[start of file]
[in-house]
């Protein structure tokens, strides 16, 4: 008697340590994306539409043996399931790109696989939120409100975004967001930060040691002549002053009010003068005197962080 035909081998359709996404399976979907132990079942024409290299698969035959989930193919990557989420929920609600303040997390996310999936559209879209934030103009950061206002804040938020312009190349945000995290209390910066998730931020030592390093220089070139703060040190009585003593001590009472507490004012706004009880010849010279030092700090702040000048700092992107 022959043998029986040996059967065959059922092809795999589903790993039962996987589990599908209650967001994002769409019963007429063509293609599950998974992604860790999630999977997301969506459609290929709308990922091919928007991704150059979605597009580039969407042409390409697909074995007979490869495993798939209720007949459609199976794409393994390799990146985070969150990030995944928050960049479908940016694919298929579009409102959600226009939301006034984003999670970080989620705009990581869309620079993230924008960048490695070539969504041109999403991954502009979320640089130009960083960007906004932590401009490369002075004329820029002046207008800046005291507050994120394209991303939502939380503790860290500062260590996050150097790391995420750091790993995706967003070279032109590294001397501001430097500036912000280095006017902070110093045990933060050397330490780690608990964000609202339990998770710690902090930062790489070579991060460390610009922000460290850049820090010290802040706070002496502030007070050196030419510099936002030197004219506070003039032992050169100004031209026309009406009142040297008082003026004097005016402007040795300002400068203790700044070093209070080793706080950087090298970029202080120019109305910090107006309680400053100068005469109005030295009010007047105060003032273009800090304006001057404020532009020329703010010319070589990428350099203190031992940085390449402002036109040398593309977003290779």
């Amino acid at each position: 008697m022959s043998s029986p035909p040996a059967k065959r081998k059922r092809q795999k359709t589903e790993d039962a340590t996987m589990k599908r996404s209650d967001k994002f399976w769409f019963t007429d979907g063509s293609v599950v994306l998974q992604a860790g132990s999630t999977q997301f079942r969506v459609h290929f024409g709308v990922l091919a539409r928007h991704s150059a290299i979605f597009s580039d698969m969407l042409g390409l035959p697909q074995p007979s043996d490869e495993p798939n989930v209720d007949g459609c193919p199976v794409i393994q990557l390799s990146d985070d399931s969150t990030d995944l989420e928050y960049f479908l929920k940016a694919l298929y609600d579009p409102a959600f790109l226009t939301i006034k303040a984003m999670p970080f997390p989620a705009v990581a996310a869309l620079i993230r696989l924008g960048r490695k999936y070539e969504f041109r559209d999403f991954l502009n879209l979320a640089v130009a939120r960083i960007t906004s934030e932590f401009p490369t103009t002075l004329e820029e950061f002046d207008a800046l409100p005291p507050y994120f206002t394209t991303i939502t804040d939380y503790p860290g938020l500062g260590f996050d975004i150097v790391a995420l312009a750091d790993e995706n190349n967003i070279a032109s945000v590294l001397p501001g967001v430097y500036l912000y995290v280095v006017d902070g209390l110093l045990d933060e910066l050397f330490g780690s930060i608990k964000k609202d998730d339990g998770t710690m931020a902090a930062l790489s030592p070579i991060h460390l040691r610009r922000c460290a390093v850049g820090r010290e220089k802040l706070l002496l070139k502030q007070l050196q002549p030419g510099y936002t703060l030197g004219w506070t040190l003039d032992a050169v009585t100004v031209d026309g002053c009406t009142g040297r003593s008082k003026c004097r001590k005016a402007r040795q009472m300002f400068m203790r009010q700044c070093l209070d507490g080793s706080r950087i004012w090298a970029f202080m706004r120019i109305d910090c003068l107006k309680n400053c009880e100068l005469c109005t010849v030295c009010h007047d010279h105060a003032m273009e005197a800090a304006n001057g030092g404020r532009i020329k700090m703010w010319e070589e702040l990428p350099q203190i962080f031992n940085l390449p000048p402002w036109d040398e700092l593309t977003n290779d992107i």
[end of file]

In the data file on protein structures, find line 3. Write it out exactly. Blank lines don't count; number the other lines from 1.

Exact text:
């Amino acid at each position: 008697m022959s043998s029986p035909p040996a059967k065959r081998k059922r092809q795999k359709t589903e790993d039962a340590t996987m589990k599908r996404s209650d967001k994002f399976w769409f019963t007429d979907g063509s293609v599950v994306l998974q992604a860790g132990s999630t999977q997301f079942r969506v459609h290929f024409g709308v990922l091919a539409r928007h991704s150059a290299i979605f597009s580039d698969m969407l042409g390409l035959p697909q074995p007979s043996d490869e495993p798939n989930v209720d007949g459609c193919p199976v794409i393994q990557l390799s990146d985070d399931s969150t990030d995944l989420e928050y960049f479908l929920k940016a694919l298929y609600d579009p409102a959600f790109l226009t939301i006034k303040a984003m999670p970080f997390p989620a705009v990581a996310a869309l620079i993230r696989l924008g960048r490695k999936y070539e969504f041109r559209d999403f991954l502009n879209l979320a640089v130009a939120r960083i960007t906004s934030e932590f401009p490369t103009t002075l004329e820029e950061f002046d207008a800046l409100p005291p507050y994120f206002t394209t991303i939502t804040d939380y503790p860290g938020l500062g260590f996050d975004i150097v790391a995420l312009a750091d790993e995706n190349n967003i070279a032109s945000v590294l001397p501001g967001v430097y500036l912000y995290v280095v006017d902070g209390l110093l045990d933060e910066l050397f330490g780690s930060i608990k964000k609202d998730d339990g998770t710690m931020a902090a930062l790489s030592p070579i991060h460390l040691r610009r922000c460290a390093v850049g820090r010290e220089k802040l706070l002496l070139k502030q007070l050196q002549p030419g510099y936002t703060l030197g004219w506070t040190l003039d032992a050169v009585t100004v031209d026309g002053c009406t009142g040297r003593s008082k003026c004097r001590k005016a402007r040795q009472m300002f400068m203790r009010q700044c070093l209070d507490g080793s706080r950087i004012w090298a970029f202080m706004r120019i109305d910090c003068l107006k309680n400053c009880e100068l005469c109005t010849v030295c009010h007047d010279h105060a003032m273009e005197a800090a304006n001057g030092g404020r532009i020329k700090m703010w010319e070589e702040l990428p350099q203190i962080f031992n940085l390449p000048p402002w036109d040398e700092l593309t977003n290779d992107i």